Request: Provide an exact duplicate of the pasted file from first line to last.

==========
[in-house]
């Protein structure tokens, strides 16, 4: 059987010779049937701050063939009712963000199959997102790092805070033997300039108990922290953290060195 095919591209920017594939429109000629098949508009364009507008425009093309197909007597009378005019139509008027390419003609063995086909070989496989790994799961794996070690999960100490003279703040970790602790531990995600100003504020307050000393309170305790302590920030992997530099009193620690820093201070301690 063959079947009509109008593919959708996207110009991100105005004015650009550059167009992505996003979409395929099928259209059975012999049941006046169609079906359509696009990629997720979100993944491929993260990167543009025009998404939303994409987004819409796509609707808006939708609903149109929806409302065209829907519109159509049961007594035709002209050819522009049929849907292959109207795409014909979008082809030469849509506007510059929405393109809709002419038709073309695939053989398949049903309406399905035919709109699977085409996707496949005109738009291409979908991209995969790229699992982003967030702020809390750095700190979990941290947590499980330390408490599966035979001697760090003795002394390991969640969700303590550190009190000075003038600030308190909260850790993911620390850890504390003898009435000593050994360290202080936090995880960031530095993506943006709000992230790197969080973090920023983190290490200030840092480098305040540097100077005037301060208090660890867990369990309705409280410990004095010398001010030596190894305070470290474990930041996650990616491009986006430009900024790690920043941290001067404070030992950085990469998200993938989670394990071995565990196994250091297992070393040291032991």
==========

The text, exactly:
[in-house]
């Protein structure tokens, strides 16, 4: 059987010779049937701050063939009712963000199959997102790092805070033997300039108990922290953290060195 095919591209920017594939429109000629098949508009364009507008425009093309197909007597009378005019139509008027390419003609063995086909070989496989790994799961794996070690999960100490003279703040970790602790531990995600100003504020307050000393309170305790302590920030992997530099009193620690820093201070301690 063959079947009509109008593919959708996207110009991100105005004015650009550059167009992505996003979409395929099928259209059975012999049941006046169609079906359509696009990629997720979100993944491929993260990167543009025009998404939303994409987004819409796509609707808006939708609903149109929806409302065209829907519109159509049961007594035709002209050819522009049929849907292959109207795409014909979008082809030469849509506007510059929405393109809709002419038709073309695939053989398949049903309406399905035919709109699977085409996707496949005109738009291409979908991209995969790229699992982003967030702020809390750095700190979990941290947590499980330390408490599966035979001697760090003795002394390991969640969700303590550190009190000075003038600030308190909260850790993911620390850890504390003898009435000593050994360290202080936090995880960031530095993506943006709000992230790197969080973090920023983190290490200030840092480098305040540097100077005037301060208090660890867990369990309705409280410990004095010398001010030596190894305070470290474990930041996650990616491009986006430009900024790690920043941290001067404070030992950085990469998200993938989670394990071995565990196994250091297992070393040291032991």